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Cancer survivor in a world first trek

ROUTE MAP: Jim at his home with a map of the planned 1,100 mile journey. Photo (TIM WILSON): SG150414-111TW

ROUTE MAP: Jim at his home with a map of the planned 1,100 mile journey. Photo (TIM WILSON): SG150414-111TW

Cancer survivor Jim Booth will be 70 when he treks 1,100 miles on the High Himalaya route from India across Nepal to Tibet this year.

Jim, known as “Yeti man”, says no one has managed the feat before and it will involve visiting nine of the ten highest mountains on earth at altitudes between 4,000 and 7,000 metres.

He said: “It is scheduled to take 100 days allowing for snow avalanches, rock falls and trails swept away by weather.”

Jim is the world’s oldest man to have climbed Mt Kyazo and was due to climb Mt Khumbuste in November, but says “things hit a large snag”.

The large snag was the return of bowel cancer and that meant major surgery at Peterborough City Hospital to remove his bowel and stomach.

Jim, from Market Deeping, said: “I can’t offer enough praise for the wonderful treatment from the surgeon, consultant Liz Drye, and all the staff at city hospital.”

Most in Jim’s position would take life easier now, but he says staying active – and climbing – is his way of fighting the life-threatening disease that’s plagued him for so long.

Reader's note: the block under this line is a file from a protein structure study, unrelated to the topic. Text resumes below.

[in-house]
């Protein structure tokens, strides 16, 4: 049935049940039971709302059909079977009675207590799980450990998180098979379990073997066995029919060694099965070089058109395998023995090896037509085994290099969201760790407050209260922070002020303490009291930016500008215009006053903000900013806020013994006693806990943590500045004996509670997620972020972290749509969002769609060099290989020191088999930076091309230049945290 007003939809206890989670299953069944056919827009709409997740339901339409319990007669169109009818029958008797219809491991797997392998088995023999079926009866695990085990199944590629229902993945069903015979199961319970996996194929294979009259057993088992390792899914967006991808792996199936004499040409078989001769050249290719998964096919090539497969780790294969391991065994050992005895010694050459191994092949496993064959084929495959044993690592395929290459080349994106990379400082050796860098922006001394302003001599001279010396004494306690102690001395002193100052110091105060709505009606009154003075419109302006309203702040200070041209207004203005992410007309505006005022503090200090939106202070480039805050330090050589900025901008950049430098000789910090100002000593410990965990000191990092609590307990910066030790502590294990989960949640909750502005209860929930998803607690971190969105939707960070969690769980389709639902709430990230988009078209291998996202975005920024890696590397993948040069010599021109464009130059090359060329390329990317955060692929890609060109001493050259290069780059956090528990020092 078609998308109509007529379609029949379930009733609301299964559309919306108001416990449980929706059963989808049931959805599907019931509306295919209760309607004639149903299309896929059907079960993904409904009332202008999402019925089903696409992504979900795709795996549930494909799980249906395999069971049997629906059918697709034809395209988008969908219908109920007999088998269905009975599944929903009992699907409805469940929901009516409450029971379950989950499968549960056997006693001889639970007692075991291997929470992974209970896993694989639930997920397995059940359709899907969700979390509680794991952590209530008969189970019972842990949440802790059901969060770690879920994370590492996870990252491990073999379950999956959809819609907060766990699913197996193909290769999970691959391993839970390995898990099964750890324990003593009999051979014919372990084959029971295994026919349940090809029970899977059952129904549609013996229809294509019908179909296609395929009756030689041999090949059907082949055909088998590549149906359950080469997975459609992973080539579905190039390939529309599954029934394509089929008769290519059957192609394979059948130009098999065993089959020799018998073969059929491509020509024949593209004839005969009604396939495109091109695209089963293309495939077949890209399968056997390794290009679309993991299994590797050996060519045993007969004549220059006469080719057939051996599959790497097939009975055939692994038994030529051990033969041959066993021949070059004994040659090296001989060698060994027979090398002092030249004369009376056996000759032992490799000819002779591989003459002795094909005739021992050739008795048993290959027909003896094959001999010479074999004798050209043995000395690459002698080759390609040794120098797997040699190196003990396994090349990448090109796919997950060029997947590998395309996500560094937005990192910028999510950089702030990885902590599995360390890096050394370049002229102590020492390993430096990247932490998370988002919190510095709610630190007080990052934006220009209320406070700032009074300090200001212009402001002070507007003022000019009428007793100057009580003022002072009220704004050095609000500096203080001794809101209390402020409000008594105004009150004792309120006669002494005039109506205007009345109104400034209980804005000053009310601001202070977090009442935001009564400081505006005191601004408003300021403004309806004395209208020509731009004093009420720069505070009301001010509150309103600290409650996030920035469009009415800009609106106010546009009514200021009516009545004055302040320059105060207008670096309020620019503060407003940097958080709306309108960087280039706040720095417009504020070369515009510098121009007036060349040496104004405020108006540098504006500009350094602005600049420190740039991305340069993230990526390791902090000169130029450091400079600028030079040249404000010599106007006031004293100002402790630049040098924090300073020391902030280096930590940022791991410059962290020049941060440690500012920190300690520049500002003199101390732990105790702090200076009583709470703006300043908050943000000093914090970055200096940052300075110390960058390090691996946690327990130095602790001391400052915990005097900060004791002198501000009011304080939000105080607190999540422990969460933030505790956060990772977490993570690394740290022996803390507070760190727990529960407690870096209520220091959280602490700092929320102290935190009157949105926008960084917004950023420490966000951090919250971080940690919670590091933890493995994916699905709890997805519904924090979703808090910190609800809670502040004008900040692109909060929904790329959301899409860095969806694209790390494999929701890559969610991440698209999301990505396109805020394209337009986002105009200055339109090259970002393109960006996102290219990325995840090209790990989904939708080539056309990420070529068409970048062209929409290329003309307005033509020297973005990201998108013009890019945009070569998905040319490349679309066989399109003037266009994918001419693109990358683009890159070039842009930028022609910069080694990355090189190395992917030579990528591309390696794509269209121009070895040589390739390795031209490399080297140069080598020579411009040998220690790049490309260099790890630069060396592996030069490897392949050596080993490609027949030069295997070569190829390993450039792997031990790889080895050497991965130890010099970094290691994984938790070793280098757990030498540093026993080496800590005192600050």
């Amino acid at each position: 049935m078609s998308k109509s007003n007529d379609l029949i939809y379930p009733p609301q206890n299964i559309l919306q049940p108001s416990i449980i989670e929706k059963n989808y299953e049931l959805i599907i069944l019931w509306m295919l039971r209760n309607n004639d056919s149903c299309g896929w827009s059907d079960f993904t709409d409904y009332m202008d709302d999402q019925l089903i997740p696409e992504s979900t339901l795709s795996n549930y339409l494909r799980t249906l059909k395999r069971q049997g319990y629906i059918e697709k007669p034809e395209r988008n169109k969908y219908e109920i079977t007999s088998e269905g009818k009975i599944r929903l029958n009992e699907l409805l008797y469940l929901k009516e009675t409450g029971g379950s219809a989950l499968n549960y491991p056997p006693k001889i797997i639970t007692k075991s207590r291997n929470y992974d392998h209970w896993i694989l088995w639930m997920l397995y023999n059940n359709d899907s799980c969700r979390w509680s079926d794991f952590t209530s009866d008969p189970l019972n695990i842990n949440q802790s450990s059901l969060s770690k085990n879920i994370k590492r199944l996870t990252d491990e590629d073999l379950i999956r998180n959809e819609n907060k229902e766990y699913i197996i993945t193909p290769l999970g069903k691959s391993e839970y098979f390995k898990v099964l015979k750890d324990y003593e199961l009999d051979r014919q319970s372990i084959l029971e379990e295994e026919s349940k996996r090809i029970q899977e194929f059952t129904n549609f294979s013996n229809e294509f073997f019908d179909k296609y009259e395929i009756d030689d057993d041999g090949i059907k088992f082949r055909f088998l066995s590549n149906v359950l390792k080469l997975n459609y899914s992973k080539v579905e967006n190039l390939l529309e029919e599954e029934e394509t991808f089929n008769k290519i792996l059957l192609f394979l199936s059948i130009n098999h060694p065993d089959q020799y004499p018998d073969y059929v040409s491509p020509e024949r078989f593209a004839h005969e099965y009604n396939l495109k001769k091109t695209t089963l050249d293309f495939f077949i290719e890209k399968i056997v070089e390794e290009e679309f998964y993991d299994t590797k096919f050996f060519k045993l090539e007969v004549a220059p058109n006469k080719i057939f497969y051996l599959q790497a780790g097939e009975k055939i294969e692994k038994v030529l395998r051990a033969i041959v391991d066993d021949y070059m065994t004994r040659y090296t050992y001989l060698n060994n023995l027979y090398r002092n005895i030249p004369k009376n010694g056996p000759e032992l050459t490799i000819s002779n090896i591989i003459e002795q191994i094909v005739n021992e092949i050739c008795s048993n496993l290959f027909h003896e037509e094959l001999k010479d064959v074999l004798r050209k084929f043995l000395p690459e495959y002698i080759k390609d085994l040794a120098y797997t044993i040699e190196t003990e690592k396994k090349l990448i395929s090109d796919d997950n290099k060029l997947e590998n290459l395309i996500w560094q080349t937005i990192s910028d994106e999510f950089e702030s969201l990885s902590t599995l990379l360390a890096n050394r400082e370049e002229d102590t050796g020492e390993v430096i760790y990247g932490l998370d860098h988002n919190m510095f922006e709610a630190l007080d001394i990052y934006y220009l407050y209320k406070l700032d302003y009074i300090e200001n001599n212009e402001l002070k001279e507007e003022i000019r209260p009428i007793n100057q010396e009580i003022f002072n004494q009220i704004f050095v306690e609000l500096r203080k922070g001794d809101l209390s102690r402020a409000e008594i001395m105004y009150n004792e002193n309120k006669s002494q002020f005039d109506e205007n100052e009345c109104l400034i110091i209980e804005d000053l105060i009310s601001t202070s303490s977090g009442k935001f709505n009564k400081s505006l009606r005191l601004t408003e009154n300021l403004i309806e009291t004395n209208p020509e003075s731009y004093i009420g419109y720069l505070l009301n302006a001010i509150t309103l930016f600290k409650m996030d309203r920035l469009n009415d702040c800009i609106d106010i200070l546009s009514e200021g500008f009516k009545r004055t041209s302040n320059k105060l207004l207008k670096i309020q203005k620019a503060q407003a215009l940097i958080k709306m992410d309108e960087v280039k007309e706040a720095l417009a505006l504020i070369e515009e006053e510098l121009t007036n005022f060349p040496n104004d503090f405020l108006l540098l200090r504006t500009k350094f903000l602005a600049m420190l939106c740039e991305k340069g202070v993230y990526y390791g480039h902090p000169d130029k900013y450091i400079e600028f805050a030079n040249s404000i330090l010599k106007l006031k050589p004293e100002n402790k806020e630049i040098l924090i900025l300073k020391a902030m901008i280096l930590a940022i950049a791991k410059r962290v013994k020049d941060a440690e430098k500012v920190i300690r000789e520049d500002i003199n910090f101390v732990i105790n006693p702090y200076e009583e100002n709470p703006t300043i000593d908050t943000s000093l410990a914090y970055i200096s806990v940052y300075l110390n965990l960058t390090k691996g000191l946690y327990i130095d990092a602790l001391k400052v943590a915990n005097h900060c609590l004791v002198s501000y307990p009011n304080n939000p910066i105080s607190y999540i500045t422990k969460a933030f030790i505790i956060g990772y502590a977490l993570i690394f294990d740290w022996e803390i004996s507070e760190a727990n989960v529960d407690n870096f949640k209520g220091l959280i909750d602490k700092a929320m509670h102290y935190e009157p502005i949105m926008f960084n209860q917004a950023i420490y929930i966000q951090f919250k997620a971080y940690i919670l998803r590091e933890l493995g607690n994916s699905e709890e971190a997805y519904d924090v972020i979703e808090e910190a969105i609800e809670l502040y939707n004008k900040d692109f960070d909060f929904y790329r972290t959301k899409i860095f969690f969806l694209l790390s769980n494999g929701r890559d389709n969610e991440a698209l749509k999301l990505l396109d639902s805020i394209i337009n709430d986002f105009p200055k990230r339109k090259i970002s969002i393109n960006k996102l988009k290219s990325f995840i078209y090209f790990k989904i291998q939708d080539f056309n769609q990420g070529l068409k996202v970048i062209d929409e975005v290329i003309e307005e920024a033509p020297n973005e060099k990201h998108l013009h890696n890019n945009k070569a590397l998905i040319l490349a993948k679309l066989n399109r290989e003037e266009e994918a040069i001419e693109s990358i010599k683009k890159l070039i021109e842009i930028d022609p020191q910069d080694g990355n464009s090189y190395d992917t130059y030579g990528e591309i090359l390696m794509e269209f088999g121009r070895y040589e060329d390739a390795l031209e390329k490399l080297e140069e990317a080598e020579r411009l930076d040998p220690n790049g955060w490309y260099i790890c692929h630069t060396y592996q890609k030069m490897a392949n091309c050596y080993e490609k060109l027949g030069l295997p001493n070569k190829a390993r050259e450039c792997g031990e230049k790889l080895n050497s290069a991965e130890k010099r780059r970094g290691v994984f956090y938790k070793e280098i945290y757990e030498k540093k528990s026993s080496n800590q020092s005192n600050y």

He said: “I have battled with many forms of cancer in the last 12 years, but the main task is beating this disease and I keep looking for a major challenge to keep me going.

“This next one is much bigger than pulling a rickshaw from John O’Groats to Land’s End, which I did a few years ago in 32 days.

“The trouble with cancer, to be honest with you, is once you start sitting around little ailments become big millstones and then the stress sets in and cancer thrives on stress.”

The former Royal Marine is on a restricted diet since his surgery and a company from Langtoft is devising special meals for him to take on the trek, which begins in October.

Oxygen levels at altitude will be less than 60 per cent much of the time – sometimes as low as 40 per cent – but Jim is confident he’s a fit as he was 20 years ago.

His Roof of the World Trek is open to charity fundraisers who want to do their bit for the likes of Help for Heroes and Cancer Research – and they can dip in for any one of at least ten staging posts along the route. He said: “I would also welcome sponsors for such things as a satellite phone, trekking boots and warm clothing etc.”

l Anyone who wants to take part can call Jim on 07586 708891 or visit wwww.tripnepal – sponsors will have names on the trekkers’ clothing.

 

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